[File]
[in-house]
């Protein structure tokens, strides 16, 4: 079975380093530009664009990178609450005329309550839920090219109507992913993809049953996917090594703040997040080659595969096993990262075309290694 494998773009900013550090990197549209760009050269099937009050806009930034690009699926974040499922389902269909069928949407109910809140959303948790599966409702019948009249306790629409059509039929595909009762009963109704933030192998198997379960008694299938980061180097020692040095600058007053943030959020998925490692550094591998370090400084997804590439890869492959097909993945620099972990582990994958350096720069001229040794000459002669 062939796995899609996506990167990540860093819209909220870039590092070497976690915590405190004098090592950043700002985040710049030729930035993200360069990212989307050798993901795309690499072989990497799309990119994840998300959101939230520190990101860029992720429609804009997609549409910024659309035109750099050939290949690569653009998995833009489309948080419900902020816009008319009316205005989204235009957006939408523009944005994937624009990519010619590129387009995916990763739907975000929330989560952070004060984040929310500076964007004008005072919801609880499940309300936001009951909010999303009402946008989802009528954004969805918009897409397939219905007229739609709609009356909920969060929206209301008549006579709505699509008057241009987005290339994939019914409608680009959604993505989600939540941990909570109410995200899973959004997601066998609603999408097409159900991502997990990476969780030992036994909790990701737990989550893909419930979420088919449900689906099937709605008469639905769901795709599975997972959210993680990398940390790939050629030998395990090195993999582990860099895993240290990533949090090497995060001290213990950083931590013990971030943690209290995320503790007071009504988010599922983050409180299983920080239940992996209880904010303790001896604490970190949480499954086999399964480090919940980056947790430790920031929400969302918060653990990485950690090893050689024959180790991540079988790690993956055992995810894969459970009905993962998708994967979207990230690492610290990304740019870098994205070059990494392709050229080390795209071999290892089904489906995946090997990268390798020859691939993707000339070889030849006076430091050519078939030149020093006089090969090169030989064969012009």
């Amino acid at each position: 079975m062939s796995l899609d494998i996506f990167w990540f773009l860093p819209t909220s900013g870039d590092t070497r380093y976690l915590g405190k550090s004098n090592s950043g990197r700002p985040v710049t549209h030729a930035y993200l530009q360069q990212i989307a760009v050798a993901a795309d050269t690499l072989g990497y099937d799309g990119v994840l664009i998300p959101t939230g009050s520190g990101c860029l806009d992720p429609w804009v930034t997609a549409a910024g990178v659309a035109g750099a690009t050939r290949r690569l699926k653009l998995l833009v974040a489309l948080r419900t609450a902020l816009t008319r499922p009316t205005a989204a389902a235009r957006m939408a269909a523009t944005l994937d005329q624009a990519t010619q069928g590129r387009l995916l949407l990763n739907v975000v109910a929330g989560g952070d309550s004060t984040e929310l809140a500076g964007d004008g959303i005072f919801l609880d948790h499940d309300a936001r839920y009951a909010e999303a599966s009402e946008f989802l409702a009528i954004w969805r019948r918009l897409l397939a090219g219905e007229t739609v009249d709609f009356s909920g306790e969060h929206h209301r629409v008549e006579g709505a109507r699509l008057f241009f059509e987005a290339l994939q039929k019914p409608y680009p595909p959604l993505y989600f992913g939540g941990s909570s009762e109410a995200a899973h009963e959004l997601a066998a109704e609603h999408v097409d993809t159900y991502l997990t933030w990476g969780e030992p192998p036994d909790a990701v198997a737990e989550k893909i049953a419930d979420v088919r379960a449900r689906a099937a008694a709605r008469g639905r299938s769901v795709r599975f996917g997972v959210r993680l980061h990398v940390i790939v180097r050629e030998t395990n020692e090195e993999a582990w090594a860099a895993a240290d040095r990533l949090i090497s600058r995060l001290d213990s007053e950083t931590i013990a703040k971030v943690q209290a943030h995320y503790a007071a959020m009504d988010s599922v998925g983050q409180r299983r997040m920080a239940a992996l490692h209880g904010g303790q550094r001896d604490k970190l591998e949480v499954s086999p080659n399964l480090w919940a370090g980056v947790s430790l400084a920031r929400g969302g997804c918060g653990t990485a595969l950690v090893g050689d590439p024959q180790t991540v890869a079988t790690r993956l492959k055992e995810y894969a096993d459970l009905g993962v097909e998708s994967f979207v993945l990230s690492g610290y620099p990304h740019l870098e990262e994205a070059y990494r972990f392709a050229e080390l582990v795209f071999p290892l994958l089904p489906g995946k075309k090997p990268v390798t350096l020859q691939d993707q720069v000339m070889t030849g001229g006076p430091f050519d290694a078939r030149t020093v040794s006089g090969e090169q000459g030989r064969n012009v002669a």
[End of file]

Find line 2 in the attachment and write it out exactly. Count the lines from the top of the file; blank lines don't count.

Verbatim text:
């Protein structure tokens, strides 16, 4: 079975380093530009664009990178609450005329309550839920090219109507992913993809049953996917090594703040997040080659595969096993990262075309290694 494998773009900013550090990197549209760009050269099937009050806009930034690009699926974040499922389902269909069928949407109910809140959303948790599966409702019948009249306790629409059509039929595909009762009963109704933030192998198997379960008694299938980061180097020692040095600058007053943030959020998925490692550094591998370090400084997804590439890869492959097909993945620099972990582990994958350096720069001229040794000459002669 062939796995899609996506990167990540860093819209909220870039590092070497976690915590405190004098090592950043700002985040710049030729930035993200360069990212989307050798993901795309690499072989990497799309990119994840998300959101939230520190990101860029992720429609804009997609549409910024659309035109750099050939290949690569653009998995833009489309948080419900902020816009008319009316205005989204235009957006939408523009944005994937624009990519010619590129387009995916990763739907975000929330989560952070004060984040929310500076964007004008005072919801609880499940309300936001009951909010999303009402946008989802009528954004969805918009897409397939219905007229739609709609009356909920969060929206209301008549006579709505699509008057241009987005290339994939019914409608680009959604993505989600939540941990909570109410995200899973959004997601066998609603999408097409159900991502997990990476969780030992036994909790990701737990989550893909419930979420088919449900689906099937709605008469639905769901795709599975997972959210993680990398940390790939050629030998395990090195993999582990860099895993240290990533949090090497995060001290213990950083931590013990971030943690209290995320503790007071009504988010599922983050409180299983920080239940992996209880904010303790001896604490970190949480499954086999399964480090919940980056947790430790920031929400969302918060653990990485950690090893050689024959180790991540079988790690993956055992995810894969459970009905993962998708994967979207990230690492610290990304740019870098994205070059990494392709050229080390795209071999290892089904489906995946090997990268390798020859691939993707000339070889030849006076430091050519078939030149020093006089090969090169030989064969012009």